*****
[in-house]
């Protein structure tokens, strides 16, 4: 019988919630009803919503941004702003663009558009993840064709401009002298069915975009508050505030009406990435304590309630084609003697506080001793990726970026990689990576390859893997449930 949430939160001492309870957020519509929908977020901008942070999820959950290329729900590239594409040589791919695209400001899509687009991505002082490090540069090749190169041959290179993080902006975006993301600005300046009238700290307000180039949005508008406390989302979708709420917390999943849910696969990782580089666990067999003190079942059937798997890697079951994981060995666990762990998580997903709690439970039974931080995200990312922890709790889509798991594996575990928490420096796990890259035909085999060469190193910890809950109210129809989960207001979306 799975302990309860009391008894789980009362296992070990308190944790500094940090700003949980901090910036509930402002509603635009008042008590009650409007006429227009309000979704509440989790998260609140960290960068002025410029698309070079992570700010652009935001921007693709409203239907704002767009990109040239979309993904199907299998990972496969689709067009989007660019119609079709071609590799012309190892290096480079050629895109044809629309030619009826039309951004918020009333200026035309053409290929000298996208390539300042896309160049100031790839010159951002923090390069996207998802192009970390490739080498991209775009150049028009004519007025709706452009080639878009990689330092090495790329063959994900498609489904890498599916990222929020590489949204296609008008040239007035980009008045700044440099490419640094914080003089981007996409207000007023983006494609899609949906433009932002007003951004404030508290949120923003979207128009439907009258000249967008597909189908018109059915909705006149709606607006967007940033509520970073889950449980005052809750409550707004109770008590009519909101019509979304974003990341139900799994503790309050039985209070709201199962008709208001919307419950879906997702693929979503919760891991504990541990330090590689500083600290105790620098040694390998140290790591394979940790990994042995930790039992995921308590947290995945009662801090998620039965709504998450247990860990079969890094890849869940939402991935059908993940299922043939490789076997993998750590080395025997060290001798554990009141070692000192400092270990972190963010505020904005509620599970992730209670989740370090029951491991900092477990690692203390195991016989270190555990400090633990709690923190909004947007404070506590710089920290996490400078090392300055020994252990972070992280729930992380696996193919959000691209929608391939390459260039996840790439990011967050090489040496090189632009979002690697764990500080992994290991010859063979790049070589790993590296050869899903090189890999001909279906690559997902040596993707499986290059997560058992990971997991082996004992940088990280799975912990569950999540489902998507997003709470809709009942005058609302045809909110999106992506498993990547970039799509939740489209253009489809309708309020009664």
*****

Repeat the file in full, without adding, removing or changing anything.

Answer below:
[in-house]
């Protein structure tokens, strides 16, 4: 019988919630009803919503941004702003663009558009993840064709401009002298069915975009508050505030009406990435304590309630084609003697506080001793990726970026990689990576390859893997449930 949430939160001492309870957020519509929908977020901008942070999820959950290329729900590239594409040589791919695209400001899509687009991505002082490090540069090749190169041959290179993080902006975006993301600005300046009238700290307000180039949005508008406390989302979708709420917390999943849910696969990782580089666990067999003190079942059937798997890697079951994981060995666990762990998580997903709690439970039974931080995200990312922890709790889509798991594996575990928490420096796990890259035909085999060469190193910890809950109210129809989960207001979306 799975302990309860009391008894789980009362296992070990308190944790500094940090700003949980901090910036509930402002509603635009008042008590009650409007006429227009309000979704509440989790998260609140960290960068002025410029698309070079992570700010652009935001921007693709409203239907704002767009990109040239979309993904199907299998990972496969689709067009989007660019119609079709071609590799012309190892290096480079050629895109044809629309030619009826039309951004918020009333200026035309053409290929000298996208390539300042896309160049100031790839010159951002923090390069996207998802192009970390490739080498991209775009150049028009004519007025709706452009080639878009990689330092090495790329063959994900498609489904890498599916990222929020590489949204296609008008040239007035980009008045700044440099490419640094914080003089981007996409207000007023983006494609899609949906433009932002007003951004404030508290949120923003979207128009439907009258000249967008597909189908018109059915909705006149709606607006967007940033509520970073889950449980005052809750409550707004109770008590009519909101019509979304974003990341139900799994503790309050039985209070709201199962008709208001919307419950879906997702693929979503919760891991504990541990330090590689500083600290105790620098040694390998140290790591394979940790990994042995930790039992995921308590947290995945009662801090998620039965709504998450247990860990079969890094890849869940939402991935059908993940299922043939490789076997993998750590080395025997060290001798554990009141070692000192400092270990972190963010505020904005509620599970992730209670989740370090029951491991900092477990690692203390195991016989270190555990400090633990709690923190909004947007404070506590710089920290996490400078090392300055020994252990972070992280729930992380696996193919959000691209929608391939390459260039996840790439990011967050090489040496090189632009979002690697764990500080992994290991010859063979790049070589790993590296050869899903090189890999001909279906690559997902040596993707499986290059997560058992990971997991082996004992940088990280799975912990569950999540489902998507997003709470809709009942005058609302045809909110999106992506498993990547970039799509939740489209253009489809309708309020009664």